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Commuter rim recommendation

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Commuter rim recommendation

Old 11-01-09, 08:07 PM
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Gil Elvgren
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Commuter rim recommendation

Hello,

I am looking for some good wheel rims for my Commuter bike.

My bike is a Specialized Globe City 6 - with a Nexus IG 8 gear hub and a Nexus dyno hub up front. The rear OEM Alex Rim has developed cracks around the spoke nipple after only 1500 miles.

Thanks, Gil
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Old 11-01-09, 09:38 PM
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I can't say I'm qualified to recommend a rim, but you might want to mention your weight and the types of roads/terrain you bike over, since those will factor into other people's responses.
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Old 11-01-09, 11:11 PM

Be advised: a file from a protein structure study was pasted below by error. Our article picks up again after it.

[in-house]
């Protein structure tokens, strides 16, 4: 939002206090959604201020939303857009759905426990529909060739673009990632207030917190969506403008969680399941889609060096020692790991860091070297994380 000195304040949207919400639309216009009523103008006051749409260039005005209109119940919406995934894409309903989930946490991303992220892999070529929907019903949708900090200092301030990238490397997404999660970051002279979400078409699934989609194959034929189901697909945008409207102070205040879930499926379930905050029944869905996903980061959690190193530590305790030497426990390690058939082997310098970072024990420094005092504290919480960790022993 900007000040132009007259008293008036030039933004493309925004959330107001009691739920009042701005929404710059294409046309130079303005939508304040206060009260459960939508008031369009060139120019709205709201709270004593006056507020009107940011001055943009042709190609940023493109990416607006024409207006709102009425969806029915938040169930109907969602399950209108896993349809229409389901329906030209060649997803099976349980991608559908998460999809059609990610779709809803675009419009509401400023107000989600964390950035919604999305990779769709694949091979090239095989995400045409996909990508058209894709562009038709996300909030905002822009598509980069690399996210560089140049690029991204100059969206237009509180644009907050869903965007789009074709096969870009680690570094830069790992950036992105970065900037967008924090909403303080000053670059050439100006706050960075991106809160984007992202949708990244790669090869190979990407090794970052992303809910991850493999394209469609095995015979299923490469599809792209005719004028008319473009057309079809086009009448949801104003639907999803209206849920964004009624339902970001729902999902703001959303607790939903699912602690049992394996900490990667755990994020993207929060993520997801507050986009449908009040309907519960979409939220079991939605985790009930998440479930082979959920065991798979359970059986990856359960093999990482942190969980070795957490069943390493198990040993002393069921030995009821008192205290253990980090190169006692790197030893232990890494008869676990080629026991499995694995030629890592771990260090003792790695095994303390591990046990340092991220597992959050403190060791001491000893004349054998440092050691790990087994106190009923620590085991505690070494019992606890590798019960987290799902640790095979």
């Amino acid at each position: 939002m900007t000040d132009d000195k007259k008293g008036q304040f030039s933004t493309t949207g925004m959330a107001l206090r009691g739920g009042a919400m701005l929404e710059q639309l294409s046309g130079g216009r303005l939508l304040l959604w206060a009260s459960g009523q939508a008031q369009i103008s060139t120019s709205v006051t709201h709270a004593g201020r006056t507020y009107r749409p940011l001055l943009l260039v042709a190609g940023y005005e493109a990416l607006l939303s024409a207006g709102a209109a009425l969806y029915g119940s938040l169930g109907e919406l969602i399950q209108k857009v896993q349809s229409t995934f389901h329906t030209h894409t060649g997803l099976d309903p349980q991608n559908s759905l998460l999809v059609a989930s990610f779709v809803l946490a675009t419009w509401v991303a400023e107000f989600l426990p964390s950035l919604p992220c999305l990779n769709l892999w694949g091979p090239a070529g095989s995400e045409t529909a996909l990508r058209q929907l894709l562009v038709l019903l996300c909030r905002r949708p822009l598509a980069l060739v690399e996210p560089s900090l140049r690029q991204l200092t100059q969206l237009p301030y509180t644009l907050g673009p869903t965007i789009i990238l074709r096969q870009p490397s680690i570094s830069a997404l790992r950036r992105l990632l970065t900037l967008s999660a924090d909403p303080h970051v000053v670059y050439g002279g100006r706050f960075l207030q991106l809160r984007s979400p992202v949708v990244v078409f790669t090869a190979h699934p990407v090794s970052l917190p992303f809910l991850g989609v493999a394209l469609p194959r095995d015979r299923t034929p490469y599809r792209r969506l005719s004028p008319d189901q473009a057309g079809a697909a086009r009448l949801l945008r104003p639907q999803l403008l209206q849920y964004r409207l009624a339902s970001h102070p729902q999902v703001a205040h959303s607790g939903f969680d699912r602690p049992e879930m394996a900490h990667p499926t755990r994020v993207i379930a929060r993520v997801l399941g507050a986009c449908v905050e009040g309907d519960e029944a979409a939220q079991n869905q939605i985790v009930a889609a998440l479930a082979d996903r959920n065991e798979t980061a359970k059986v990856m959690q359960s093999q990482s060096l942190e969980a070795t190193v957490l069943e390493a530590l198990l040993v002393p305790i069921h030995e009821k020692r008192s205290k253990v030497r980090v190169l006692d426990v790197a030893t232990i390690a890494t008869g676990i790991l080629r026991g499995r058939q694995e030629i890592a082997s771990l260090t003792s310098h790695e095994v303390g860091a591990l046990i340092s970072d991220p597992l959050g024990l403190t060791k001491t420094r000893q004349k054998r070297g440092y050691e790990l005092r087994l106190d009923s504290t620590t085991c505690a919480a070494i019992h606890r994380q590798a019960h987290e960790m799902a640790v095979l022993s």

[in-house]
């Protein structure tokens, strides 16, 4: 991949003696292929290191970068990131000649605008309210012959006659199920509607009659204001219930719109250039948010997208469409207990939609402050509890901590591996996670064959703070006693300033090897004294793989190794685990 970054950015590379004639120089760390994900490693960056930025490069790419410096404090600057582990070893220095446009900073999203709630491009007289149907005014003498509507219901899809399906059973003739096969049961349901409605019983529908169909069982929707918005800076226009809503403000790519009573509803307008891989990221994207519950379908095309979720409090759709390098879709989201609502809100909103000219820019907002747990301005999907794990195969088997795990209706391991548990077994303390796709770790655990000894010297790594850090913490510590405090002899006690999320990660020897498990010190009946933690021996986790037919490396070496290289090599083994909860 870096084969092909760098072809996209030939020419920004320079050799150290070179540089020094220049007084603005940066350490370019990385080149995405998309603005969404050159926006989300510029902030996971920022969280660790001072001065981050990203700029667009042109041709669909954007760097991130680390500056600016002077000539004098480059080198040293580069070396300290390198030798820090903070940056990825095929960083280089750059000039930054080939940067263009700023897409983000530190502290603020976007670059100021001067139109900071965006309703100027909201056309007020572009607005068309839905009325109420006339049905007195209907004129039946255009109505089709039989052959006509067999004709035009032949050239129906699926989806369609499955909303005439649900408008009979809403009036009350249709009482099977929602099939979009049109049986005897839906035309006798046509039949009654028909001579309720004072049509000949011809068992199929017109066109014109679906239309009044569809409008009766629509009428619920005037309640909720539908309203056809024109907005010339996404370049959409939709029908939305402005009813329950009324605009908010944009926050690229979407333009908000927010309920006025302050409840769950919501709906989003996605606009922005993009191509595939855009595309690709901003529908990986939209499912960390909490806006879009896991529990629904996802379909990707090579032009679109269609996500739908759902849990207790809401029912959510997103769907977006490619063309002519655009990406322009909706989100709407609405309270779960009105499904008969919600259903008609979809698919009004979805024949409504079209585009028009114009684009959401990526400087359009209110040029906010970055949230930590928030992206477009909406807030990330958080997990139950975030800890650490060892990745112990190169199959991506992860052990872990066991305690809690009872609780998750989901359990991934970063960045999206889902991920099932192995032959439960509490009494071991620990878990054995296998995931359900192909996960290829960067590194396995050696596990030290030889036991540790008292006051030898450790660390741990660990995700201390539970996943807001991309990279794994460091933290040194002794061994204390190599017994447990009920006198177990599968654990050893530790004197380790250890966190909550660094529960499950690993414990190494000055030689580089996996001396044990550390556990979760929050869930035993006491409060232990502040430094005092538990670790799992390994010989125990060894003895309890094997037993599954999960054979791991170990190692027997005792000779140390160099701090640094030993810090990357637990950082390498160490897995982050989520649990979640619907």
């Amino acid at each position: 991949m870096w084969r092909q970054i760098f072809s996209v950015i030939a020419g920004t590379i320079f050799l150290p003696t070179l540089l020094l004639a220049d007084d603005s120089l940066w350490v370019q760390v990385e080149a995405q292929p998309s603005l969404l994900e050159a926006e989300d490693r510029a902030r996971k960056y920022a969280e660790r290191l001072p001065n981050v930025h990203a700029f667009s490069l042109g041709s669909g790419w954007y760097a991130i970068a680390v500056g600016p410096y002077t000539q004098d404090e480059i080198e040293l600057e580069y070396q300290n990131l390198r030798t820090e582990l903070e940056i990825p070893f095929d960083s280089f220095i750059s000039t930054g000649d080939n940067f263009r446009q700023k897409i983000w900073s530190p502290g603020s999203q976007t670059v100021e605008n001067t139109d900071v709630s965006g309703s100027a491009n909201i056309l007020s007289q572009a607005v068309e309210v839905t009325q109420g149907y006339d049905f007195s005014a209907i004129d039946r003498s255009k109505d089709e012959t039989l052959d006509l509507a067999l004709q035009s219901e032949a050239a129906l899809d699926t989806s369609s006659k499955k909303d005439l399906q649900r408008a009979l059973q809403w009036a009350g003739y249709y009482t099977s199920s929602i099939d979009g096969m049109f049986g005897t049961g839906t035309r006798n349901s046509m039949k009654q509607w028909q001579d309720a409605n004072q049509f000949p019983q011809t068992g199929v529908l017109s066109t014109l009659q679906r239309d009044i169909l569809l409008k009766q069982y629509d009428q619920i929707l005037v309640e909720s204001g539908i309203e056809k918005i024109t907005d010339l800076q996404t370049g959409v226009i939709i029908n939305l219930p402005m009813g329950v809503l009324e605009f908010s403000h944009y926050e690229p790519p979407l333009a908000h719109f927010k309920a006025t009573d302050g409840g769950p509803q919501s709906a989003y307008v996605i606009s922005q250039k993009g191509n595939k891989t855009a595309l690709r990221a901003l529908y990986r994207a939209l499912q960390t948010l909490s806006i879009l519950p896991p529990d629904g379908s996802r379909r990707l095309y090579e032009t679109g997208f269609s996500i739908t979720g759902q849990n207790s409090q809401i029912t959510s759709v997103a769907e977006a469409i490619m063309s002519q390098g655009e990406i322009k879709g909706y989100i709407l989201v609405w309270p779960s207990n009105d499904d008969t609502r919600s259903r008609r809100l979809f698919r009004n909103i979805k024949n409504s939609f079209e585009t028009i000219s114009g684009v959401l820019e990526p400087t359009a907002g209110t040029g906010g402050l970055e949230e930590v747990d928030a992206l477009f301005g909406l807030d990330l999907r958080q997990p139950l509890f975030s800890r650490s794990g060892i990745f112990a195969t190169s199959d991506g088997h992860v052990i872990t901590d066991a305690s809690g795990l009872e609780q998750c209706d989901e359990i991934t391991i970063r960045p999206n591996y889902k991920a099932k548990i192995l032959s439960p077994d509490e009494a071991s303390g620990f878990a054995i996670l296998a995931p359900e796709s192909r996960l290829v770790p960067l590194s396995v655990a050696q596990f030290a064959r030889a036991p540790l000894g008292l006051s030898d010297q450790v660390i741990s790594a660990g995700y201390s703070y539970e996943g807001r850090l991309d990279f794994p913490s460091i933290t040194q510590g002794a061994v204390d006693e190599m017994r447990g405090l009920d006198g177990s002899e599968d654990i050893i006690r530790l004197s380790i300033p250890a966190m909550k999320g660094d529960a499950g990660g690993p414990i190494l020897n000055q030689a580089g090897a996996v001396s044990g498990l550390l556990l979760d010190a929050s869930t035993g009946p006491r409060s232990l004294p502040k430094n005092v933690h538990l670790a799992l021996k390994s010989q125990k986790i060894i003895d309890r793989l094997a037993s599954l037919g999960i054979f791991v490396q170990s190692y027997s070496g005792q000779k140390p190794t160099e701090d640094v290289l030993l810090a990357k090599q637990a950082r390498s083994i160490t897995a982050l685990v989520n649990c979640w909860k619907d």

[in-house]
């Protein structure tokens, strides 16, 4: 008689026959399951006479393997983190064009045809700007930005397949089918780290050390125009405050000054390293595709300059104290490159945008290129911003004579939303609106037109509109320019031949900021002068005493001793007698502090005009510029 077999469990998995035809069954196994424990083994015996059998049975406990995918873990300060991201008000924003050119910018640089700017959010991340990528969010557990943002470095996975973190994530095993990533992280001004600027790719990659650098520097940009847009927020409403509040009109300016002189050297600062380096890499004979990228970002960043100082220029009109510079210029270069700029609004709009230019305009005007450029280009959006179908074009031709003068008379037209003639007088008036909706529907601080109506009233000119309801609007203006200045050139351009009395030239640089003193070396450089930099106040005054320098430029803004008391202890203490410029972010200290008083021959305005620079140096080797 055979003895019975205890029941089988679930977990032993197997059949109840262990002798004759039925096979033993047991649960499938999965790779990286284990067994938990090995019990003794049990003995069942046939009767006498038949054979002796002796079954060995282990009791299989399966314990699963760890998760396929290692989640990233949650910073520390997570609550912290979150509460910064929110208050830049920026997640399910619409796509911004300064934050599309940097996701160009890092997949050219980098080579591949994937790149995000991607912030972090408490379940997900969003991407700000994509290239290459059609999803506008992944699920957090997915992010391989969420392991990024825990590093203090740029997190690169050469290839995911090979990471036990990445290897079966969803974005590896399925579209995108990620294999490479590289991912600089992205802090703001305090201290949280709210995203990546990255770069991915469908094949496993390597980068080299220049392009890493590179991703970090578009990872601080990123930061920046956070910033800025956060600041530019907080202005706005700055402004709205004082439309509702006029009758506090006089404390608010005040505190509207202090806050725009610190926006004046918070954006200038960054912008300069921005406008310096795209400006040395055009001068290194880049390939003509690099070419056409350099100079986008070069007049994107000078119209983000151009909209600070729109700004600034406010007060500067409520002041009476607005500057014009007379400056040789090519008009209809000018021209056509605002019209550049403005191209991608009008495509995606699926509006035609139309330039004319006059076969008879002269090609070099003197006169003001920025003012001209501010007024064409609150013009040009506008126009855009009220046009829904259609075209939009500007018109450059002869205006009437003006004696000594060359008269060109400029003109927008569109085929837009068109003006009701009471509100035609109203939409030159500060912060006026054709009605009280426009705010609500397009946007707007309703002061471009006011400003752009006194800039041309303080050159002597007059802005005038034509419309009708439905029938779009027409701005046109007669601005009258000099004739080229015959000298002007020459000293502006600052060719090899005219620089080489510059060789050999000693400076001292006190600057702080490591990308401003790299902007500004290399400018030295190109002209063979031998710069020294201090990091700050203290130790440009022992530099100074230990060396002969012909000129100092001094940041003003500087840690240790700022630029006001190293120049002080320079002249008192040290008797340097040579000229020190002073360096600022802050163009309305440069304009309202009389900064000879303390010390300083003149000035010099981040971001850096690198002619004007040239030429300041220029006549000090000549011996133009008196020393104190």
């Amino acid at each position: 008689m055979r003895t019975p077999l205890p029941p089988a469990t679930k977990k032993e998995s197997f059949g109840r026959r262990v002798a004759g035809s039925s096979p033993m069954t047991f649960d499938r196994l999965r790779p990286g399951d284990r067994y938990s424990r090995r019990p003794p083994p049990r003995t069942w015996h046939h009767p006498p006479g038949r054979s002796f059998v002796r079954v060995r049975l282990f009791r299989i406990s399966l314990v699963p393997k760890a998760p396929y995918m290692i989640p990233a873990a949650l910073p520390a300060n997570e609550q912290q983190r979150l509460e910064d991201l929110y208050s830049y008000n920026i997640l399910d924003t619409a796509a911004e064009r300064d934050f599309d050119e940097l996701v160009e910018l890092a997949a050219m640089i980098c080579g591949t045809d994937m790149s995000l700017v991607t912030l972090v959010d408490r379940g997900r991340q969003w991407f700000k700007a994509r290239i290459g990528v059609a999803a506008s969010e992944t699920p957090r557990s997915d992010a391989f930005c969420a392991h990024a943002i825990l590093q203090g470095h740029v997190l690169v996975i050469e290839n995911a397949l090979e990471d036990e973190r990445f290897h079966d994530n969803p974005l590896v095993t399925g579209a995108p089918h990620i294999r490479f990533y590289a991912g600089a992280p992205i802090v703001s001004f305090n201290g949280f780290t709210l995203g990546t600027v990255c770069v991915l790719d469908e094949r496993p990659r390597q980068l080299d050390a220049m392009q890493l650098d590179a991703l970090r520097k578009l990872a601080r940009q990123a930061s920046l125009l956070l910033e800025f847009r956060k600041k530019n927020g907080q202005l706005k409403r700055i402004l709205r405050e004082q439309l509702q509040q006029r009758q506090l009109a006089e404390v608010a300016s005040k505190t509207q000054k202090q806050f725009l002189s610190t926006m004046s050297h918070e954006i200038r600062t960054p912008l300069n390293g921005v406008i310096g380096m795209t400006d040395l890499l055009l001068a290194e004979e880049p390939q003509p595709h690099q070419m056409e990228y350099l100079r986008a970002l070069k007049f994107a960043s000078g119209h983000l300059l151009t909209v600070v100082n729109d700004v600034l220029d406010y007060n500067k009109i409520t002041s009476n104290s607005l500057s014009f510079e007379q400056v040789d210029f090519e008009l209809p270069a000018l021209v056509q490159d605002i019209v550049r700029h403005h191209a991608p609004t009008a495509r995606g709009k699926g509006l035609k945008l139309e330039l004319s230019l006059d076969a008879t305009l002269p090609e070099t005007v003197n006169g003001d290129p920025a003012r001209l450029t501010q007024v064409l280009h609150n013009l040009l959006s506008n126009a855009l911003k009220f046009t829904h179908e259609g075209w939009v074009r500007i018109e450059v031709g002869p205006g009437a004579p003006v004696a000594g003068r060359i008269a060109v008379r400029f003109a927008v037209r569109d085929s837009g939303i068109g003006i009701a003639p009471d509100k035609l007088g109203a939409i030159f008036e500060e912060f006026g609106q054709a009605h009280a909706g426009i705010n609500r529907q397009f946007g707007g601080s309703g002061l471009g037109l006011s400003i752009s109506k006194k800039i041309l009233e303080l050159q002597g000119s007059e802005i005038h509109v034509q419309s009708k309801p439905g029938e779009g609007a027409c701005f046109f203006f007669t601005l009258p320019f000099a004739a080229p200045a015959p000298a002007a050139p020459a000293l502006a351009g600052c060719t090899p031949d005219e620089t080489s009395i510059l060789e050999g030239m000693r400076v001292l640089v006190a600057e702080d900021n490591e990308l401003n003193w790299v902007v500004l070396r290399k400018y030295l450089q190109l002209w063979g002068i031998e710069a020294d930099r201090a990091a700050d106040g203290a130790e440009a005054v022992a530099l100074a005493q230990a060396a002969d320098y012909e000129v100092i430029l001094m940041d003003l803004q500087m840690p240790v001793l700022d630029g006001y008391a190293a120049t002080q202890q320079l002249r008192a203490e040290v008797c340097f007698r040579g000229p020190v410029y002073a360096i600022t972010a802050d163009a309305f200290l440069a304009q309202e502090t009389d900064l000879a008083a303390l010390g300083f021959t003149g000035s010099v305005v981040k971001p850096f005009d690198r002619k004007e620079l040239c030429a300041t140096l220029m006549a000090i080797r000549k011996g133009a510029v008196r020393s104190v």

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I wouldn't take cracks as indicators of imminent failure but you can't go wrong with a Mavic 719
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Old 11-01-09, 11:12 PM
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Originally Posted by Gil Elvgren View Post
Hello,

I am looking for some good wheel rims for my Commuter bike.

My bike is a Specialized Globe City 6 - with a Nexus IG 8 gear hub and a Nexus dyno hub up front. The rear OEM Alex Rim has developed cracks around the spoke nipple after only 1500 miles.

Thanks, Gil
How heavy are you? What are the drillings for your current hubs? (32? 36?) If your heavy in weight you might want to build some wheels with higher spoke counts.
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Old 11-02-09, 01:35 AM
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I built up a rear wheel using a Nexus 8-speed hub and the Mavic A319 rim, and a front wheel using a Velocity Synergy rim and a Shimano XT hub on the front. I've had no problems with either rim. Both were built to very high tension and the eyelets are fine after a few thousand miles, no cracks, no bulges.